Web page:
No Ordinary Time – Reflections

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Updated: Apr 19, 2021
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No Ordinary Time – Reflections essay

In the 1930’s there was an obvious divide between the northern and the southern states surrounding race and equality. The south did not want to accept the country was moving away from segregation and oppression of the black community. They retaliated with violent protests and public lynching of black men, women, and children as a form of entertainment. The racially motivated hate crimes were all too common in the 1930’s, however it was very uncommon that someone would be held accountable for committing a crime against a black person in the south. The judicial system was not interested in punishing the citizens that were supporting the idea that whites are superior to blacks, and while many questioned the morality of those ideologies, no one was interested in being the voice behind change.

Emotional Intelligent Leadership involves a leader being aware of themselves, the others they are leading, and the context in which they are leading. Eleanor Roosevelt was an outstanding example of an emotionally intelligent leader, displaying traits on many occasions throughout her work in politics. One example that stood out to me was that Eleanor publicly supported many black causes and developed relationships with many influential people in the black community. “In 1938, when confronted with a segregation ordinance in Birmingham, Alabama, that required her to sit in a white section of an auditorium, apart from Mrs. Bethune and her other black friends, she had captured public attention by placing her chair in the center aisle between the two sections” (Goodwin 163). This strategic decision shows how Eleanor was extremely aware of the context in which she was leading, and those people who she was leading.

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Eleanor was a white woman who was not afraid to be the leader for the black community in the racist south. She first demonstrates EIL by understanding that she was in an environment where the social norm was segregation of races in public spaces. Just because it was the accepted way of life didn’t mean it was right, and Eleanor was not shy to acknowledge this. She knew that sitting on the side designated for white people was a conflict of her character, however she also knew that simply joining her black friends was not an option. Her action to sit right in the middle was the perfect response for the situation when considering the context.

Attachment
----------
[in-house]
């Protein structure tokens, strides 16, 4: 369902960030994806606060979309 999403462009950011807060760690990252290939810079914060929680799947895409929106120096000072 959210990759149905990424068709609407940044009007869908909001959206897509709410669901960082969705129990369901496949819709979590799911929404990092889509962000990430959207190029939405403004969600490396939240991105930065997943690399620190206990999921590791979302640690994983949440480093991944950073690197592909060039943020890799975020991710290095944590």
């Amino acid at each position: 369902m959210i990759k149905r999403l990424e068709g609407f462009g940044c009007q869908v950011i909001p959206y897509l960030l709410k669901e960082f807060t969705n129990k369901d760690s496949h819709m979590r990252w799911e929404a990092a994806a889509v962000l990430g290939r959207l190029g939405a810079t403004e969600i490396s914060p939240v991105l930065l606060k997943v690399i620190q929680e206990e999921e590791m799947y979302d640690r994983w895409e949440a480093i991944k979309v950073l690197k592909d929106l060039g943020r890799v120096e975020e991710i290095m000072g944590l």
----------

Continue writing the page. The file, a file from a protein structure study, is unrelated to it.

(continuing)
Eleanor also demonstrated EIL through self-awareness and the awareness of others. She knew that leaders of another race were facing an uphill battle in the fight for racial equality because they were already being systemically oppressed. They had no way of making political changes because they could not hold office or vote. Eleanor knew that she was someone who was capable of impacting federal policies and laws regarding race in the US. She was not concerned with the public’s opinion on her stance or actions because doing what was right was more important than doing what was expected.

Eleanor’s actions because she is putting her reputation on the line, as well as her husband’s chances of winning the upcoming election, to speak for those who will not be listened to. I have not yet had an experience like this throughout my leadership experiences, however I can relate it to my mom’s experiences in the last few years she worked at Milestone. Before the company was bought, she was the VP of Marketing and the majority of leadership roles were held by women. The purchase completely changed the company climate for the worse. The new bosses were not convinced a female could do the job and decided to reassign tasks to the male employees. The women were all facing the same discrimination from the same institution, however they lacked a leader (like Eleanor) who was not afraid to stand up for what was right in a time when no one else could.

This experience that my mom went through shows that just because a person is an outstanding leader does not mean they are an emotionally intelligent leader. Eleanor would have been willing to take the heat for the greater good, but no one in this organization had the courage or awareness of the context and others around them to do so. Everyone agreed at Milestone that they would love to resist the changing culture in the company, however they lacked an emotional intelligent leader that would have been capable of evaluating the situation and organizing a plan of action to get things headed in the right direction.”

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No Ordinary Time – Reflections. (2021, Apr 19). Retrieved from